Where are you from, and why there?
I was born outside of Detroit but really grew up in Iowa from an early age. I consider myself a Midwesterner with Midwest values of working hard, being friendly, and being honest.
Which issue(s) do you work on/care about, and why?
I work to ensure that people living in the poorest places in the world have access to health, education, and economic opportunity. I do this by training and supporting everyday people to advocate with their elected officials to shape programs, policy, and funding focused on poverty. I care about these issues because I’ve seen firsthand how the lack of basic health, education, and economic opportunity can devastate families, communities, and nations. It became particularly evident during my time as a Peace Corps Volunteer and program manager. We squander so much human potential and so many lives because we fail to invest adequately in them.
How did you get involved?
Somewhat by accident. After spending nearly eight years in West Africa as a Peace Corps Volunteer, trainer, consultant, and program manager, I came back to the US knowing that I had left people in Niger still struggling to meet their basic needs. I knew there was was no way I could turn away from the stark contrast between our lives of plenty in the US and their lives on the edge of existence. For me, there was no reason, in a world full of so many riches, that children in one part of the world should die of easily preventable sickness or never learn to read or write. The struggle for me in the US was knowing what to do about these problems when I was so far away from the people experiencing poverty.
After several years of searching for ways to address poverty overseas and donating money to international organizations, someone from RESULTS approached me about doing a presentation for students at Sarah Lawrence College, where I was working part-time in 2001. When the RESULTS volunteer told us that we could have a huge impact on issues of poverty by using our voices advocating with our elected officials, it made sense to me, though I had no idea how to do it. But what a revelation—our elected officials make decisions every day that affect our lives. So, if I could use my voice to influence elected offices to fund and improve programs affecting the people back in Niger, perhaps I could fill the hole in my life I’d been trying to fill. But I would have to learn brand new skills and do things I’d never done before. I decided it was worth the risk.
What’s the biggest challenge for the issue(s) today?
A lot of people are numb to the absurdity we live with every day—that all of the solutions to poverty already exist, yet billions of people struggle to eat and access basic medical and educational services most of us take for granted. We try to nickel and dime programs and proven solutions instead of deciding to end the ridiculousness. I think much of the population carries around a certain amount of guilt as we look at the poverty around us and in the world. I think it would be a huge weight off all of our shoulders if we knew that we were truly working to end the extreme poverty affecting nearly half the planet.
I think the other big challenge for many issues is that people are cynical about government and cannot imagine themselves educating their elected officials and advising them on actions they could take to create a better world. Supporting people to take a chance on using their voices is challenging in the face of powerlessness and cynicism.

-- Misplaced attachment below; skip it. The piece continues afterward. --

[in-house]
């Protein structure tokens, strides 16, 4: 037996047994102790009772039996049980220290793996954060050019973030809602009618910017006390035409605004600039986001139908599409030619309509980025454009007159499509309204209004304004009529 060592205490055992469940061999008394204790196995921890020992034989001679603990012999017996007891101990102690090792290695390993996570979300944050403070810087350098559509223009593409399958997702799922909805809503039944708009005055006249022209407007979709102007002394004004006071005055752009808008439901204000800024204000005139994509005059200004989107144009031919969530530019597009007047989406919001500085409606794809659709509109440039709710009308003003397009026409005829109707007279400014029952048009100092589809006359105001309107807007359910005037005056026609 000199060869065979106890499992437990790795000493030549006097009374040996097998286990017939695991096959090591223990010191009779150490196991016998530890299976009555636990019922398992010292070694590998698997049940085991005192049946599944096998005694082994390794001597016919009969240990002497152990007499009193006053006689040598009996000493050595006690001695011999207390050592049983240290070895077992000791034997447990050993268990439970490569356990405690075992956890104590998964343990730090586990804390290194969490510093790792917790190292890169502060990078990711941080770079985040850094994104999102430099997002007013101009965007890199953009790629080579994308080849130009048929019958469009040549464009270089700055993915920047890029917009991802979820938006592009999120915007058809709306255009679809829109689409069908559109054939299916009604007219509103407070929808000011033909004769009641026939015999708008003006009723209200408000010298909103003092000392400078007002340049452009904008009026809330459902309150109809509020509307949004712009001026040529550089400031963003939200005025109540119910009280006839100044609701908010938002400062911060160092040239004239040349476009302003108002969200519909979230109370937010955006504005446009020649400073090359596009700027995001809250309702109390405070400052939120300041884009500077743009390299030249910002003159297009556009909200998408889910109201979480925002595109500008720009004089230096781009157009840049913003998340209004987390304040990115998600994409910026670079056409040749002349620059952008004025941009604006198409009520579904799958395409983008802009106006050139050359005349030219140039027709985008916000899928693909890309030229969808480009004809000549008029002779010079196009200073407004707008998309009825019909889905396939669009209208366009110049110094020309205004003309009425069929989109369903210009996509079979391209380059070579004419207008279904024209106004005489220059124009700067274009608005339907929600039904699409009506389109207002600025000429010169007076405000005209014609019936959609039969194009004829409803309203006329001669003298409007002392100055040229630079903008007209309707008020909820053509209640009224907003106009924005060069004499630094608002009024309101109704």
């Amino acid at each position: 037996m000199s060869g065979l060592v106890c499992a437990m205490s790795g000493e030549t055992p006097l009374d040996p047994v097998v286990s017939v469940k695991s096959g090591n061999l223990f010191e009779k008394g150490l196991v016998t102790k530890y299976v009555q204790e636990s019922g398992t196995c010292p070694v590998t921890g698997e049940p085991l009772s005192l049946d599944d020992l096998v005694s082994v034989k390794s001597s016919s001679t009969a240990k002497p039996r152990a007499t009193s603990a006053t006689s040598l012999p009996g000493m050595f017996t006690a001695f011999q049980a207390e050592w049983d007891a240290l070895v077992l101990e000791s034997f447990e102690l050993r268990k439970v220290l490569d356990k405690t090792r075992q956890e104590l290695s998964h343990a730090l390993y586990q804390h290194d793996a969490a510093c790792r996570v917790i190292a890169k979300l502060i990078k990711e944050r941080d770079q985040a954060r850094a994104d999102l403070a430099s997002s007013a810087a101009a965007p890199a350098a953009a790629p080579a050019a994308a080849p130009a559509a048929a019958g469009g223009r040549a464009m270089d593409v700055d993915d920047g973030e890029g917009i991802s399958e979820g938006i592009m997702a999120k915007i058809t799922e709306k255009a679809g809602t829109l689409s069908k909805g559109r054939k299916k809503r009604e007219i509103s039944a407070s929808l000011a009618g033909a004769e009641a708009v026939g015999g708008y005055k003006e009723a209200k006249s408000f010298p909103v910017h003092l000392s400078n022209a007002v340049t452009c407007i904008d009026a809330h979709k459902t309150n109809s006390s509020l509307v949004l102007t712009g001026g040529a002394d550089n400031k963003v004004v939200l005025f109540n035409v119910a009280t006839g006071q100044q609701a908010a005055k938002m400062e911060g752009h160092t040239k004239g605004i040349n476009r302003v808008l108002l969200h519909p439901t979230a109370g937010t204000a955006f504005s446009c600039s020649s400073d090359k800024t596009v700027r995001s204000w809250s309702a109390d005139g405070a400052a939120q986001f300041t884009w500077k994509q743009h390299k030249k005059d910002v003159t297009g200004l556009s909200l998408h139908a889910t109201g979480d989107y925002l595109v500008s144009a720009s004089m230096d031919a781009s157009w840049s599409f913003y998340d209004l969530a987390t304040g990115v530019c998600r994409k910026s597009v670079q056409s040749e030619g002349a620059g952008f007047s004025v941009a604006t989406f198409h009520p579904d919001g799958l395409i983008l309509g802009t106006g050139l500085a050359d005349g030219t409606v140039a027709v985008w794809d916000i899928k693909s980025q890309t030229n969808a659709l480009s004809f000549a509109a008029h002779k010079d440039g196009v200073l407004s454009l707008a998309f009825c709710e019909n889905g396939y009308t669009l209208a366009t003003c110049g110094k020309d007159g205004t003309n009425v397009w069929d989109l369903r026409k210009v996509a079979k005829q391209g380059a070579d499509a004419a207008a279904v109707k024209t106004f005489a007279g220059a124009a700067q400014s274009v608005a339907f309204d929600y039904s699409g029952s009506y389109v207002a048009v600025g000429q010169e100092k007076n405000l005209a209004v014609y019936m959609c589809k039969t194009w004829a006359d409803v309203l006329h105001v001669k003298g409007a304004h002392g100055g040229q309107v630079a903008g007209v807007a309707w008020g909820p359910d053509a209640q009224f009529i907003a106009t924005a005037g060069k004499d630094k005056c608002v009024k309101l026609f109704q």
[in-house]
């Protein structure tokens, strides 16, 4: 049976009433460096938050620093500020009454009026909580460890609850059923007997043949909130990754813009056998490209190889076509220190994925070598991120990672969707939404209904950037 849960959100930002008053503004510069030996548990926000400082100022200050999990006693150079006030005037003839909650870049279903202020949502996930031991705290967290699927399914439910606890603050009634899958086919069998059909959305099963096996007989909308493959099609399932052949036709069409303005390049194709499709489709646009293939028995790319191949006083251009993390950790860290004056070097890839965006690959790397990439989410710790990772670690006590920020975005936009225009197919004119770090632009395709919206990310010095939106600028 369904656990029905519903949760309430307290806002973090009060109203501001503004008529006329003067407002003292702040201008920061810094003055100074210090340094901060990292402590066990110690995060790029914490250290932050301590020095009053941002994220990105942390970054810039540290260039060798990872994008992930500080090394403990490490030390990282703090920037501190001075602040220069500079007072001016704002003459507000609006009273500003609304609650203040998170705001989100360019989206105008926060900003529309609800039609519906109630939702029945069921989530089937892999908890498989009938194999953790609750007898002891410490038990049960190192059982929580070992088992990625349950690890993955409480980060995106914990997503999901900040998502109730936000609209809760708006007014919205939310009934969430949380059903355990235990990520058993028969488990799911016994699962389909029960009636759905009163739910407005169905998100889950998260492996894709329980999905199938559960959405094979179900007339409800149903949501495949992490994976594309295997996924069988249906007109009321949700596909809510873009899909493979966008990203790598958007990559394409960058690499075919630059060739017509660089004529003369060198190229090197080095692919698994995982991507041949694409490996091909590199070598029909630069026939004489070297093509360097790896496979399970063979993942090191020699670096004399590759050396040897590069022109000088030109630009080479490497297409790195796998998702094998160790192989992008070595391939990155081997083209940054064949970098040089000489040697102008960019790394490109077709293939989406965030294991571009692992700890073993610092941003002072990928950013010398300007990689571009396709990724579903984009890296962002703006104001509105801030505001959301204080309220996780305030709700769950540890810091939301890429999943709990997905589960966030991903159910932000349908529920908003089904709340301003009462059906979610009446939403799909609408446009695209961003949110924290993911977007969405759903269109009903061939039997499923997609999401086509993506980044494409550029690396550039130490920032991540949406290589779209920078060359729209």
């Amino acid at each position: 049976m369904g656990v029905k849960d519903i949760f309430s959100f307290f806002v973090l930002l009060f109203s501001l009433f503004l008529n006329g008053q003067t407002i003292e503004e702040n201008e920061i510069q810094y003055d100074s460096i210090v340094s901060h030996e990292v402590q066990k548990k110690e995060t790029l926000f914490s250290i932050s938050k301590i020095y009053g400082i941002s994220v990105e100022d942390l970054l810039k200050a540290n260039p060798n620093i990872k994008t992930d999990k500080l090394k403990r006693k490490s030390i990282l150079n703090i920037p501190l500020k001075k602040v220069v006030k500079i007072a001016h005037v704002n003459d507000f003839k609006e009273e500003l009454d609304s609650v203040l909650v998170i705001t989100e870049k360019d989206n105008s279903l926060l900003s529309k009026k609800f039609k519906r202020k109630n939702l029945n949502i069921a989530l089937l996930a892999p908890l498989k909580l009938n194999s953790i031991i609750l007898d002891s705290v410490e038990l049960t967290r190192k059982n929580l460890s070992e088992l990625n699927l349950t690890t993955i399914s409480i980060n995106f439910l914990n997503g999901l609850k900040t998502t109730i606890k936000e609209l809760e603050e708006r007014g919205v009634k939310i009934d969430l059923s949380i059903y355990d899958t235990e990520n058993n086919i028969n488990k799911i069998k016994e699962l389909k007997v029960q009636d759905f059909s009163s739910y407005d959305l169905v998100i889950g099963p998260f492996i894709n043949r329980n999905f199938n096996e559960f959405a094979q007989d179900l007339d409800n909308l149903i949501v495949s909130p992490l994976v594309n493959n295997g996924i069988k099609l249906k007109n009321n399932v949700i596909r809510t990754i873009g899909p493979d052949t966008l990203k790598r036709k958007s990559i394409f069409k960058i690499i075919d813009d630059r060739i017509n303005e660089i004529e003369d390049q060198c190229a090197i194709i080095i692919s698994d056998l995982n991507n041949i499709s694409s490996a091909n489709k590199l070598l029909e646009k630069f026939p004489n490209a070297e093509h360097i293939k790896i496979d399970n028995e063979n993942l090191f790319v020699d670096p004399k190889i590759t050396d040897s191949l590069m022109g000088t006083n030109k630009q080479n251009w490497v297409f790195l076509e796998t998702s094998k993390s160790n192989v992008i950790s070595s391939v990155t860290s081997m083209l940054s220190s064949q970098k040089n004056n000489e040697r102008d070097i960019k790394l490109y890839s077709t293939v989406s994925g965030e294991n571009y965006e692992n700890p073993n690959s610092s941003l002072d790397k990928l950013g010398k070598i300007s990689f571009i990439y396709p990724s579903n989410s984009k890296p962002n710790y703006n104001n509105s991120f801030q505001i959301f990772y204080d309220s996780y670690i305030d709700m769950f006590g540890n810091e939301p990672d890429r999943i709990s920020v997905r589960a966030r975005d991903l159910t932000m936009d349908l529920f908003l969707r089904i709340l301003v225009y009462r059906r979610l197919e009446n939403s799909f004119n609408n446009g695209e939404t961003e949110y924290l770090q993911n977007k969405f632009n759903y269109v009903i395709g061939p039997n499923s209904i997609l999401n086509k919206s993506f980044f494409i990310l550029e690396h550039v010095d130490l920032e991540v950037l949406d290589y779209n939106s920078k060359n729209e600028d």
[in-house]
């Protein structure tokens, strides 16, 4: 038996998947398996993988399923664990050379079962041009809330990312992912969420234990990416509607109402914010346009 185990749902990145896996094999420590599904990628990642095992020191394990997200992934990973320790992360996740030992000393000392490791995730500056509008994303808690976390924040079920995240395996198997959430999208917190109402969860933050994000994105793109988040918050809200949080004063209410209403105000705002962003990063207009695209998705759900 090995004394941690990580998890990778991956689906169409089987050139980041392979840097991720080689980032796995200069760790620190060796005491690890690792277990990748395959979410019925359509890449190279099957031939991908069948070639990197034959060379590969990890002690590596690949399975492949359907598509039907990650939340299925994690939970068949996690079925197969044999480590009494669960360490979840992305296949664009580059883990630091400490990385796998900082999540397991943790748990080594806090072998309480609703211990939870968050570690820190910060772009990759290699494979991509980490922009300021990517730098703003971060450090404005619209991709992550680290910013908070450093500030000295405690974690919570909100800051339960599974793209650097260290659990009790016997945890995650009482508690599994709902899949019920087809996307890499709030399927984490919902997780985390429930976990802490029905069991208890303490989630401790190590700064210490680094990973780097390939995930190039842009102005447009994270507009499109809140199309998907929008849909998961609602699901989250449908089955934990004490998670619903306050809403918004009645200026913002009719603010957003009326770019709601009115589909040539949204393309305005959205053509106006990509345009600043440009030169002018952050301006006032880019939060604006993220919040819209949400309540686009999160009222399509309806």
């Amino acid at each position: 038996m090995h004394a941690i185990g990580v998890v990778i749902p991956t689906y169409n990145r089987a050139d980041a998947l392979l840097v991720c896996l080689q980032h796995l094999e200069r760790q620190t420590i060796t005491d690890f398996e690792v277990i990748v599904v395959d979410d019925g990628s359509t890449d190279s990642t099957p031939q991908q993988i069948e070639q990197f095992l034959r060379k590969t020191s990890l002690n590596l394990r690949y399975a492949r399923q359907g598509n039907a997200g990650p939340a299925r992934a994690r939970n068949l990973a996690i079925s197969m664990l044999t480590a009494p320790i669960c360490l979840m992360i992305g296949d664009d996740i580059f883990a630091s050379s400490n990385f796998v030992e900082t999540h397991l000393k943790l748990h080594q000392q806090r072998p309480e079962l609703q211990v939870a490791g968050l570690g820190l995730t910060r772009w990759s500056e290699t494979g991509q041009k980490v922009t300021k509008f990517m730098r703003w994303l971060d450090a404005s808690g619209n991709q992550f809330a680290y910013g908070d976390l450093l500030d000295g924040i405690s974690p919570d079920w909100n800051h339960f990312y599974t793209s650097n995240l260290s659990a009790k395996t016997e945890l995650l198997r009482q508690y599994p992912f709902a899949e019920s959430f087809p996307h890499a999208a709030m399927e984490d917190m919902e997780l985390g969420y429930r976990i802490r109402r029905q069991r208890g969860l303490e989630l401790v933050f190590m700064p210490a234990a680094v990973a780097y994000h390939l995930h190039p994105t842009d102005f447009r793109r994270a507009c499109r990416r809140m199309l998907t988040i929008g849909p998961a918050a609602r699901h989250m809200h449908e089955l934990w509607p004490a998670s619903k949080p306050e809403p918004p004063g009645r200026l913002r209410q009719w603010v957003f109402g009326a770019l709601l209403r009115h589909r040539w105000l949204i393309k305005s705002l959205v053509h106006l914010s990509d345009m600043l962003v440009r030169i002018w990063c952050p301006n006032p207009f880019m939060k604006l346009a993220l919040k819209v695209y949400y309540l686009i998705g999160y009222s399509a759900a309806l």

Who are your most frequent allies? Any surprises?
People who care about other people and are in touch with the absurdities in the world. They are everyday people, international development organizations, retired people looking to make a difference, young people wanting a better world, foundations seeking to contribute.
Some people might be most surprised that members of Congress from both parties are often our allies in these efforts. They listen, they travel to see the problems and solutions firsthand, they draft legislation, form caucuses, persuade their colleagues, and join hands to fight together. This was evident over the past two years as the president’s budget cut the State Department and international development programs by 30%. A Republican-led House and Senate, working with Democrats, rejected these cuts. Part of the reason they did is because RESULTS volunteers and others spent years educating them and calling them to action.
What drives you?
Being aware of unfairness in the world. I sometimes ask myself, what if I had been born some place in Niger, where no amount of personal effort would have changed my lot in life? Would I want someone fighting for me?
Other things that drive me are progress and the incredible goodness of the people I work with—both volunteer and staff. Even in the worst times I’ve seen our work protect or advance efforts to end extreme poverty. I think about where we were on AIDS or child survival when I first started advocating, compared to where we are today. We’ve gone from collective, global hand-wringing on AIDS to knowing that we can end the pandemic. We’ve made steady, annual progress on reducing preventable maternal and child deaths, and now we know we can level the playing field around the globe by 2030 or 2035. And part of why we are making so much progress is because volunteers, off the corners of their busy lives, develop relationships with their members of Congress and get them to take action. It’s absolutely thrilling.
What do you want your career/advocacy to stand for?
To know that I did everything I could to end AIDS and other diseases of poverty, end preventable maternal and child deaths, and ensure that every child has a quality education. I also hope that I will have imbued a lot of people with the undeniable knowledge that if they want to change something, they can do it.